While water is essential for our survival, it doesn’t suit well in some situations when it comes into contact with materials at work in your office building suddenly in quantities or consistently over long periods of time. An immediate burst of flooding can cause terrible damage, but undetected water over many months or years can introduce secondary damage and other problems such as black mold. It’s important to understand the issues that can arise when gradual water damage occurs.
So, how does flooding start? You can do all you can to try to prepare and guard your business against disasters, but they’re not always possible to predict or prevent. Floods are among one of the most devastating emergencies you could face at work and one of the biggest causes of secondary water damage. Here’s are a few ways how they can start:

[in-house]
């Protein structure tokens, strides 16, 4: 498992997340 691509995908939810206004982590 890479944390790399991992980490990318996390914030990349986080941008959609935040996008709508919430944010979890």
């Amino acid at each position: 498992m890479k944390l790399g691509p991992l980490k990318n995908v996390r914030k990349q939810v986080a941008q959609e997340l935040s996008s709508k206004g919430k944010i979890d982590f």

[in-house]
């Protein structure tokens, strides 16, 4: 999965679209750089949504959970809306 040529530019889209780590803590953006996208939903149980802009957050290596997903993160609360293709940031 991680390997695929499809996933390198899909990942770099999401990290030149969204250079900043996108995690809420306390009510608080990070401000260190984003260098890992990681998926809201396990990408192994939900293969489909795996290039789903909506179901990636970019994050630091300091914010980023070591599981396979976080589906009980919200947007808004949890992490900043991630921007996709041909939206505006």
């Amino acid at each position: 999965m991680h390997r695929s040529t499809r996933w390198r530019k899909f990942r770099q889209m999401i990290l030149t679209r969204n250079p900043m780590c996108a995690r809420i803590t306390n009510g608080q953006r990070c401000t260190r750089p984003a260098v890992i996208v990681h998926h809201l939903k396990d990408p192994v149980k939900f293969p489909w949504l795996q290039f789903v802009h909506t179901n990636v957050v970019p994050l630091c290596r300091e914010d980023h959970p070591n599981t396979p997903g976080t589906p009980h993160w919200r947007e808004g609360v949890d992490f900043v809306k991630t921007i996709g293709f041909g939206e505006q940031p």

- Sewer backup
- Leaky or broken pipes
- Weak roof or missing roof shingles
- Poor drainage
- Water that finds its way into your building’s foundation
What It Could Leave Behind
When water gets on the floor, onto furniture or on the drywall, you may still have some damage even after you clean it up. This is known as secondary damage. From this, you may find fungal growth and other bacteria in parts of your building. It usually requires a trained professional mold remediation specialist to remove.
What Happens If You Do Find Mold
If you spot mold, there’s a good chance it is black mold. This is not something you should try to clean up yourself, and you definitely do not want to ignore it. A professional crew will use specialized chemicals and processes to get rid of the mold and sanitize the affected area so you feel comfortable resuming your work duties in the building.
What You Should Watch For To Stay Proactive
Parts of your building with high humidity, such as laundry facilities, bathrooms with showers, or exercise rooms, may be susceptible to mold growth before or after a flood. Checking your plumbing systems regularly is recommended as well.